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Not one of the best 'for Dummies' books
on 1 August 2017
I've had a few of the '... for Dummies' books, including one on Catholicism, which was reasonably engaging; and a 5 in 1 on German, which is incredibly useful and strikes the perfect balance between informal for beginners, and being useful as an academic tool. Unfortunately, this book, on an interesting and important topic, fails.
It tries too hard to be funny, jokey, and easy to understand, but in doing this is goes too far and loses bits of important information and the 'humour' the authors include becomes irritating by about page 30.
I'm not the intended target, I don't think. I've read a number of religious non-fiction books on all three Abrahamic religions, but especially on Judaism and Christianity; but I feel there is always more to be understood by reading introductory books. No book is too simple to be useful.
This book, however, is not very useful to those with even a basic understanding because it gives only the most cursory glance at different bits of the bible, and neglects to go a tiny bit further to actually explain the importance (the section on the Tower of Babel is a good example) and this refusal to spare another line or two leaves the reader with a poor, and sometimes incorrect understanding - God condemned the humans at Babel for trying to make a 'name' for themselves, but this means that they were trying to either make a god for themselves, or make themselves into gods. When you understand this interpretation, the story makes more sense that god getting angry about a tower and human cooperation.
Another example is the the paragraph about the twelves spies being sent to scope out the new land, and how they came back and lied about the size of the people there - it doesn't explain that they lied, or that their lying was why they were made to stay in the desert for a generation (aside from the two who told the truth, who were allowed to enter the holy land).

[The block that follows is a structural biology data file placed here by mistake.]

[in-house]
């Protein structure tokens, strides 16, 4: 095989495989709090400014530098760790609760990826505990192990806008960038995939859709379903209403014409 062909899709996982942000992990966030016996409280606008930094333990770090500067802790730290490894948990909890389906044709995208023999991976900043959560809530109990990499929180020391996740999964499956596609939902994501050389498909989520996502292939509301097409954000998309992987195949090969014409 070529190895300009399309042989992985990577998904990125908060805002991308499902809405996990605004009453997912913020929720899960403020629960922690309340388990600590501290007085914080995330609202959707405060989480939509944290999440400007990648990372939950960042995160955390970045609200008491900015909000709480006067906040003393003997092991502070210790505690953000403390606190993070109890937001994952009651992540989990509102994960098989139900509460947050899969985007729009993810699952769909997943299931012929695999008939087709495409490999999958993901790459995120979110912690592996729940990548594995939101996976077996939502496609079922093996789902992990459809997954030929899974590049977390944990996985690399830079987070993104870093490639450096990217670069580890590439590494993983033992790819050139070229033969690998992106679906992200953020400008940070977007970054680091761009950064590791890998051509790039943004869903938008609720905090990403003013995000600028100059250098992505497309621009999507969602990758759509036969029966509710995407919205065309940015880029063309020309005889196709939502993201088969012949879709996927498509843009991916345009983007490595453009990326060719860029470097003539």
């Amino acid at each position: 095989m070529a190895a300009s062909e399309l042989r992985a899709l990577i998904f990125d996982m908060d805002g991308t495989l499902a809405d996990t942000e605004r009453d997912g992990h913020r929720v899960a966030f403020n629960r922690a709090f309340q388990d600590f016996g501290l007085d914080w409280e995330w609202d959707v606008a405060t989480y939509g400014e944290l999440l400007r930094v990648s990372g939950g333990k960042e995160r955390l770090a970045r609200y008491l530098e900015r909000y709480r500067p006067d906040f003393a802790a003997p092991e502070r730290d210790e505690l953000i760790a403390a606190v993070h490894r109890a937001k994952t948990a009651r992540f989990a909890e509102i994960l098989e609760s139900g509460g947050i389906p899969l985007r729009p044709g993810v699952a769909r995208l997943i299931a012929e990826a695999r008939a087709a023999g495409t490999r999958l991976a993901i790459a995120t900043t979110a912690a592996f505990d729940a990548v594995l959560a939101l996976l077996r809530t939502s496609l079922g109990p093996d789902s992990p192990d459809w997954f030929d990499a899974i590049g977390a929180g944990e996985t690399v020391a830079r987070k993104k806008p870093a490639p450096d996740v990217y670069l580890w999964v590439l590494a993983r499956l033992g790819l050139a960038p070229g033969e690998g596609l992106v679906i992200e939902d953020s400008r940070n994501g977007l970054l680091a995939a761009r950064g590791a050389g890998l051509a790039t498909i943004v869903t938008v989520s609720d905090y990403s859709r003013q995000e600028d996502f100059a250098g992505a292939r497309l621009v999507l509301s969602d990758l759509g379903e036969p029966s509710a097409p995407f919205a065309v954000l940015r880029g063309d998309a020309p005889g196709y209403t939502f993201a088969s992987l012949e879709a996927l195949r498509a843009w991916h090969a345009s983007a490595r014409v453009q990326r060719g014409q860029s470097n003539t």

It also occasionally puts forward the Jewish understanding but with a Christian slant, which makes the book lose academic neutrality. Some of the Jewish views put forwards are not mainstream in Reform, Conservative, or Orthodox strands of thought. This bias comes forwards when a small mention is made about the Dome of the Rock, which is a holy site in Islam, but makes no mention of how the Temple ground it was built on (a common Islamic conquest practice) is the holiest site in Judaism, the equivalent of Medina and the Ka'aba.
Overall, I don't think this book makes a great introduction because of the highly informal tone that fills the pages with bad jokes and eye-rolling humour that distracts from the serious topics. It is also too brief in some areas where further explanations are necessary for proper understanding, and this lacks leaves the reader with distorted or partial understandings of the subject material.
However, the information on the New Testament was definitely better, but still plagued with irritating authorial comments.